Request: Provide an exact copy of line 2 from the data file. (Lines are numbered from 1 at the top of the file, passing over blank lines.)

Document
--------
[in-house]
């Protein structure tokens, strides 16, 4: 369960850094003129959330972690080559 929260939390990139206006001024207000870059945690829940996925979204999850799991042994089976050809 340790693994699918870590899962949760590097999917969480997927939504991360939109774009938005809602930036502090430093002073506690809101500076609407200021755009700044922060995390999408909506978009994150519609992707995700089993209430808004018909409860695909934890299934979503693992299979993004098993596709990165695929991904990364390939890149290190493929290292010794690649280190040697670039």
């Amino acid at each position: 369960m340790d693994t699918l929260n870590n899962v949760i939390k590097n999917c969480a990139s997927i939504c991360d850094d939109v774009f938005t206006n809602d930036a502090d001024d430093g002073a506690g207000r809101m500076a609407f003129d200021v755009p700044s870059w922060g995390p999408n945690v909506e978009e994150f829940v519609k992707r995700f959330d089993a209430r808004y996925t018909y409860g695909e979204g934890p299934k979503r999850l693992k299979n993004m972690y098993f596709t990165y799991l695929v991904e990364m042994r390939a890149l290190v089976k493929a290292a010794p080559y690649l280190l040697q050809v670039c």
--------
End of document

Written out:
């Protein structure tokens, strides 16, 4: 369960850094003129959330972690080559 929260939390990139206006001024207000870059945690829940996925979204999850799991042994089976050809 340790693994699918870590899962949760590097999917969480997927939504991360939109774009938005809602930036502090430093002073506690809101500076609407200021755009700044922060995390999408909506978009994150519609992707995700089993209430808004018909409860695909934890299934979503693992299979993004098993596709990165695929991904990364390939890149290190493929290292010794690649280190040697670039």